According to data CAI recently acquired from Citizenship and Immigration Canada, in 2010, Arab immigration to Canada reached an all-time high, with the arrival of 34,657 citizens of Arab countries, Arab immigrants represented 12.4% of the total immigration to Canada, second only to the Philippines (13.0%) and, for the first time, ahead of China and India (at 10.8% each), long the top two source countries of immigrants to Canada. In 2011, Arab immigration dropped slightly to 12.25% of total immigration, remaining in second place behind the Philippines.
Immigration data between 1960 and 2011 shows that more than half of Arab immigrants came to Canada in the 11 years between 2000 and 2011, and more than 75% came in the 20 years between 1991 and 2011. That this is such a new community which is steadily and rapidly growing has potentially profound policy connotations.
Such numbers have significance to service providers (immigrant settlement, social services, etc.) and community organizations that seek to help integrate, represent and protect the interests of these groups. They have implications to policy makers at various levels of government, agencies of government and civil society.
Who these immigrants are, their levels of education and income, levels of integration, their successes and the barriers they face will be the subject of Canadian Arab Institute's examination and analysis in the coming years.
While Arab immigrants have been arriving in Canada since the late 19th century, their numbers only started to rise significantly in the last 25 years. With one exception, the percentage of Arab immigrants did not push past 5% of total immigration to Canada until 1988 (8,455). High numbers of Arab immigrants marked the 1990-1993 period, with a heavy influx of immigrants fleeing the war in Lebanon, augmented by large numbers fleeing Somalia following the collapse of the government in 1991 (close to 6,000 Somalis arrived in 1992). In 1990 Arab immigration represented over 10% of total immigration to Canada (24,160).
The number of Arab immigrants to Canada did not peak again until the late 2000's, supported by rising numbers from Egypt, Morocco, Algeria and Iraq.
Top Source Arab Countries
With 24% of total Arab immigration to Canada between 1960 and 2011, Lebanon is by far the largest contributor of Arab immigrants, followed by Egypt (a distant second) at 14%, Morocco at 13%, Algeria at 11%, and Iraq also at 11%. Between them, these countries are responsible for nearly three-quarters of Arab immigration to Canada in this 52-year period.
When joined with immigration from Somalia (7%), Jordan (6%), Syria (6%), Tunisia (3%) and Sudan (3%), the ten countries amount to 96%, or almost all of total Arab immigration to Canada.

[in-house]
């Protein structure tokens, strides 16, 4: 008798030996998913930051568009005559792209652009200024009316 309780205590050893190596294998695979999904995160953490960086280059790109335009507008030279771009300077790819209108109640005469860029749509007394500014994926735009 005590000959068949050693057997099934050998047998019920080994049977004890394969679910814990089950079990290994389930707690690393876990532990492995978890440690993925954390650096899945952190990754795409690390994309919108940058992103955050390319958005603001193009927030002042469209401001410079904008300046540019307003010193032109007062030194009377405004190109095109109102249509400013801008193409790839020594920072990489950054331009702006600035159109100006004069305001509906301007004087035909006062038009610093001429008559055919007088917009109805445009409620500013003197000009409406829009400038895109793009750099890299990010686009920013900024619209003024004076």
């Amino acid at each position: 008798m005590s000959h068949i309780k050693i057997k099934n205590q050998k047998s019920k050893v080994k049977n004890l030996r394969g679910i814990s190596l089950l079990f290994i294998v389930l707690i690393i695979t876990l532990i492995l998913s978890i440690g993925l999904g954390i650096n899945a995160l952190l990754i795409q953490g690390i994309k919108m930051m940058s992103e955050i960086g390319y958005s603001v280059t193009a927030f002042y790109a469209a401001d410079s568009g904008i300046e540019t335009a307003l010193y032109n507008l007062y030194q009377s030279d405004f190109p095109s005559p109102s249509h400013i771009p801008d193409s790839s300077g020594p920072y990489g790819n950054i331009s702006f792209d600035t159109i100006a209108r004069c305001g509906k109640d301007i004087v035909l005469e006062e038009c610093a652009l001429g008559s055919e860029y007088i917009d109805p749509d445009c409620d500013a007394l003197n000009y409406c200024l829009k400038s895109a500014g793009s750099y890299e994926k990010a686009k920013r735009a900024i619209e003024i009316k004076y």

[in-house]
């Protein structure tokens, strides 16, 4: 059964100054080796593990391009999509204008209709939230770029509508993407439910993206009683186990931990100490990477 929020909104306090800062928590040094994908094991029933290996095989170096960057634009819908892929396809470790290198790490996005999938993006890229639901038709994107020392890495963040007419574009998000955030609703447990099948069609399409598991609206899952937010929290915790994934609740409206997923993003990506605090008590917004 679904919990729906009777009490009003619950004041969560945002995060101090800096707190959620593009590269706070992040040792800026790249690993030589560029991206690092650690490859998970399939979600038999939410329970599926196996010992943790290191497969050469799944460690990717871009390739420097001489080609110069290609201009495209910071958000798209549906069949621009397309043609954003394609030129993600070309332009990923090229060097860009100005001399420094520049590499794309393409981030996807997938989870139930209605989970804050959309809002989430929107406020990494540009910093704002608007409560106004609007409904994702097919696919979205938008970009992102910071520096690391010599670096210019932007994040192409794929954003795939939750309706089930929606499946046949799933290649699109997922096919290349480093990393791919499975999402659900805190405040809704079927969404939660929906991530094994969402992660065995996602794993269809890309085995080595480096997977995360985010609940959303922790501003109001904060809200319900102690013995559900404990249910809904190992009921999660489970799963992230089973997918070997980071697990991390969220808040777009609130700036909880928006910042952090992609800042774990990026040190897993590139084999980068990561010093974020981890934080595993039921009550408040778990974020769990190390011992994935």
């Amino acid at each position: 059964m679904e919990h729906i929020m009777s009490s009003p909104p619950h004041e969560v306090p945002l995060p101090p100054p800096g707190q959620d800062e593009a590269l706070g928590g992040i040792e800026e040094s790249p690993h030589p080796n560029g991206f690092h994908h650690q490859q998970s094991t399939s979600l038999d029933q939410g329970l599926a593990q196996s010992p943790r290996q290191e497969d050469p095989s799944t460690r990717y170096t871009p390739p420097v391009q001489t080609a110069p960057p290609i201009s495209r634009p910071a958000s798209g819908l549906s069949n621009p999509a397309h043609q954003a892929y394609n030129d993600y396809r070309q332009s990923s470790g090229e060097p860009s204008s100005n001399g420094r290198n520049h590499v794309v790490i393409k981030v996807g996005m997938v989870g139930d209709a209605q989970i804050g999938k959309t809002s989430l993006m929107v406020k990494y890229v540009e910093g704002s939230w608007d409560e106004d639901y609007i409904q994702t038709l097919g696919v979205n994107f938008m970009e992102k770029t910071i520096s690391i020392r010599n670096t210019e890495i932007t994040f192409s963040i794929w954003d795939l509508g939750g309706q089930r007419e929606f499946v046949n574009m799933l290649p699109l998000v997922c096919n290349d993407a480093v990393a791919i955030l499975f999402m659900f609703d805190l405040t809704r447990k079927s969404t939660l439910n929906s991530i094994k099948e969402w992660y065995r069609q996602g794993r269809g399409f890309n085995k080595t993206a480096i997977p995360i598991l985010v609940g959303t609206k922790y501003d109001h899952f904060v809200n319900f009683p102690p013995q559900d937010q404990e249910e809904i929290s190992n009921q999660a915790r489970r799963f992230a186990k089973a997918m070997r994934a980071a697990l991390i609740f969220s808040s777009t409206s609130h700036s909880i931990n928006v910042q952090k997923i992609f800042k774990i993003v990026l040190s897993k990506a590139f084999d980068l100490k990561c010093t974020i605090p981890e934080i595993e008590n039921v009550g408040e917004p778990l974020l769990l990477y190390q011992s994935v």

The first recorded immigrants from the Palestinian Authority were in 1996 (5), with numbers increasing annually to a high of 655 in 2010, and a total of 5,520 by 2011.
It is believed that many more Palestinians have immigrated to Canada since 1960, but they would have been carrying citizenships of other countries (mostly Jordanian and Lebanese), making an accurate assessment of their numbers using immigration-by-citizenship data not possible.
The five years between 2007 and 2011 show a steady increase in the number of immigrants from Iraq, which went from being the lowest of the five countries in 2007 to being the highest in 2011, perhaps reflecting the ongoing instability and lack of security in many parts of the country.
A steady increase in immigration from Egypt and Morocco between 2007 and 2010 is also evident, suggesting economic immigration rather than a politically motivated one (these are pre-Arab Spring years). Immigration from Lebanon was steady (also reflecting economic motivations, in contrast to the war years) whereas that from Algeria fluctuated.
Long-term trends show the rate of increase in Arab Immigration climbed steadily between 1988 and 2011. Whereas it took 29 years for the first 100,000 Arab immigrants to land in Canada (1960-1988), it only took five years for the second 100,000 (1993), seven years for the third 100,000 (2000), four years for the fourth (2004), five years for the fifth (2009), and three years for the sixth (2012). A total of 581,264 Arab immigrants landed in Canada between 1960-2011.
This community is at an unprecedented potential for economic, political and cultural achievement . The Canadian Arab institute will be examining the opportunities for development and organization necessary for this community to realize its potential.
Still to come
In the coming issues of this bulletin we will look at settlement patterns of Arab immigrants and refugee claimants. We will also analyse the recent spike in the number of Arab students joining Canadian universities .
 The 22 countries of the Arab League were included.
 The last full year of data available at the time of publication.
 In 1976, the Lebanese exodus following the start of civil war in that country pushed the number of Arab immigrant to Canada to 8,809, or 5.9% of total immigration.